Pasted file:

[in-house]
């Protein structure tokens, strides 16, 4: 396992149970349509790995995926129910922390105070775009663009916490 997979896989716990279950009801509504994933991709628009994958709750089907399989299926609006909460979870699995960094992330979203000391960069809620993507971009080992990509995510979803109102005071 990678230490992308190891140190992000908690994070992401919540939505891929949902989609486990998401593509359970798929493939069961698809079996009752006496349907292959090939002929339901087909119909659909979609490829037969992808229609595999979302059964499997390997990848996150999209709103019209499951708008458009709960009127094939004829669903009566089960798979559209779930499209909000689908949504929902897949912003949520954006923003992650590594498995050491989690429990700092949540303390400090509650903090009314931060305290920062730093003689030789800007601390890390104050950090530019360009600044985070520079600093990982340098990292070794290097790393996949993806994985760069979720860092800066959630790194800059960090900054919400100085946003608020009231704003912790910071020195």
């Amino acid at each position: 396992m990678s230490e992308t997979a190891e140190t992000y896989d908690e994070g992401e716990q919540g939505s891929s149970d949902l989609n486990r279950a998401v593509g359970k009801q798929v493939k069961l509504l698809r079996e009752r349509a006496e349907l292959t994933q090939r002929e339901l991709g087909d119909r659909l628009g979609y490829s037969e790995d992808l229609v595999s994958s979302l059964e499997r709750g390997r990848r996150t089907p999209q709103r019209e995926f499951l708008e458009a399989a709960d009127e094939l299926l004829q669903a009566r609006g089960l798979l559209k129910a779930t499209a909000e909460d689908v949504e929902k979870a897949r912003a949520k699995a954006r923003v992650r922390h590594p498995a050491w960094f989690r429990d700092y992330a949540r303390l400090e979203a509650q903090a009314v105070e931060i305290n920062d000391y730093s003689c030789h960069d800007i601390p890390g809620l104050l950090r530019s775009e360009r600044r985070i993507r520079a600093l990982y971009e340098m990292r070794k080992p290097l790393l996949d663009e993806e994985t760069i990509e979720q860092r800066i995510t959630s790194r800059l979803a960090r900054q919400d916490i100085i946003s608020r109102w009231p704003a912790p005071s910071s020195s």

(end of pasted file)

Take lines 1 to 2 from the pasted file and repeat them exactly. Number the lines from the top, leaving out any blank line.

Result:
[in-house]
């Protein structure tokens, strides 16, 4: 396992149970349509790995995926129910922390105070775009663009916490 997979896989716990279950009801509504994933991709628009994958709750089907399989299926609006909460979870699995960094992330979203000391960069809620993507971009080992990509995510979803109102005071 990678230490992308190891140190992000908690994070992401919540939505891929949902989609486990998401593509359970798929493939069961698809079996009752006496349907292959090939002929339901087909119909659909979609490829037969992808229609595999979302059964499997390997990848996150999209709103019209499951708008458009709960009127094939004829669903009566089960798979559209779930499209909000689908949504929902897949912003949520954006923003992650590594498995050491989690429990700092949540303390400090509650903090009314931060305290920062730093003689030789800007601390890390104050950090530019360009600044985070520079600093990982340098990292070794290097790393996949993806994985760069979720860092800066959630790194800059960090900054919400100085946003608020009231704003912790910071020195």